The Vivos Europa One shelter, located in Rothenstein, Germany boasts lavish amenities such as grand swimming pools, gyms, theaters, restaurants, customized apartment units, outdoor service, and even a helicopter service. It also features its own roadways, railways, tunnel chambers, top-notch security system, blast-proof doors, self-contained water system, and power generators.

Where there used to be occasional forays into the bush with minimal equipment to test his mettle, now there are several buried caches in specific but remote bug-out locations on public land. The caches include dried beans, rice, water purification and fire-starting devices. “Some people say – well, what if you never use it. But it doesn’t cost much and, if we do need it, it is there.”
Now that you’ve sorted out a proper food store you can start stocking it. When it comes to storage life and bulk, dry goods are supreme. You can store a few weeks’ worth of canned or packet foods, but with dry goods you can easily be self-sufficient for months or even years. Start your food reserve with 20 pounds of rice (white lasts longer in storage) and 20 pounds of dried beans. Between them those two will give you a solid reserve of carbohydrates and protein, and you can use them as a base for a whole range of recipes supplemented with seasonings, canned or dried ingredients, and food you’ve harvested from nature.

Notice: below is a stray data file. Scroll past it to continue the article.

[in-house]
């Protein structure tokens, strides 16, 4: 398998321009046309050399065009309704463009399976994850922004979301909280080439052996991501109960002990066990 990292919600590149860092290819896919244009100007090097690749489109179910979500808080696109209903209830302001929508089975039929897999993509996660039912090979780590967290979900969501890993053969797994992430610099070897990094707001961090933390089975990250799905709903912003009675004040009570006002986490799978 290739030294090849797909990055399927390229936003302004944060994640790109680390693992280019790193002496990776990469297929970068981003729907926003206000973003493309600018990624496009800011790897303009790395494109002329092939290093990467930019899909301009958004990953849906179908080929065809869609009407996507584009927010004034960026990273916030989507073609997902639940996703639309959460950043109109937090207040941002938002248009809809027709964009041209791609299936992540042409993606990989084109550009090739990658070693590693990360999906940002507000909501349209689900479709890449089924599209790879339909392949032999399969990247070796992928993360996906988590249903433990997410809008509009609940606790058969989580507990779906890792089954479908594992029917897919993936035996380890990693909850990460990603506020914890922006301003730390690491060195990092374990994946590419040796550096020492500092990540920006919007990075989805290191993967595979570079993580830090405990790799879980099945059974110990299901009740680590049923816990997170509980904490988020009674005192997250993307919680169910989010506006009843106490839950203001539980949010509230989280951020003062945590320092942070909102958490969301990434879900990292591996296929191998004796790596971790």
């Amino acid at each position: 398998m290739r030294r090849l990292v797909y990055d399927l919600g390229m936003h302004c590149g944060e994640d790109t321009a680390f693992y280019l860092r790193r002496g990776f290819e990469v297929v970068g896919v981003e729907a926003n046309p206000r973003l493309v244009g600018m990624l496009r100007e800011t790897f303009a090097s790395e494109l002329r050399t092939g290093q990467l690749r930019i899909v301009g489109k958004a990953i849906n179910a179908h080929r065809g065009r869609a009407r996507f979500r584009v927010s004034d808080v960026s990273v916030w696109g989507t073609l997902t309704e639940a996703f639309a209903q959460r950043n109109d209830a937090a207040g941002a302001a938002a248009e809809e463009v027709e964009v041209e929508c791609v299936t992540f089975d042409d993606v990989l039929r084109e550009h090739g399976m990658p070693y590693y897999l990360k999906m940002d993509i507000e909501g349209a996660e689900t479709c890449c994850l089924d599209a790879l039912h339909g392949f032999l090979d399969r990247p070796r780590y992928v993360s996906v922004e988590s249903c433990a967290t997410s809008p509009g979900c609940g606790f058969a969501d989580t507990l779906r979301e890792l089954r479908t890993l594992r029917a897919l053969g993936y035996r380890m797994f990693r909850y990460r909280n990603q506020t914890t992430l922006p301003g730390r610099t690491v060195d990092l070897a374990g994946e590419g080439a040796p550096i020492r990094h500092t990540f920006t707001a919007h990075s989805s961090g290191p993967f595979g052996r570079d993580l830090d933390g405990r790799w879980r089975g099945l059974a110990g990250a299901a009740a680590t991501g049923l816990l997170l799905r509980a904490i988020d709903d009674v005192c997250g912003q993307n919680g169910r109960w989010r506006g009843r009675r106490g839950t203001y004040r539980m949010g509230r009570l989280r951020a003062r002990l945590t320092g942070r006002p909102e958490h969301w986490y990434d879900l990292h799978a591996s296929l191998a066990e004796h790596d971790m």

Though its light weight and long shelf life are ideal for navigating harsh conditions, freeze-dried food is probably most famous as a cultural curiosity: Like many Americans, I discovered it in a museum gift shop, gawking at the styrofoam-like ice cream that astronauts used to have for dessert. More recently, I encountered it at a disaster preparedness convention in Raleigh, North Carolina, where smiling, gray-haired preppers manned tables piled with plastic bags full of vegetables, meats, and stews.
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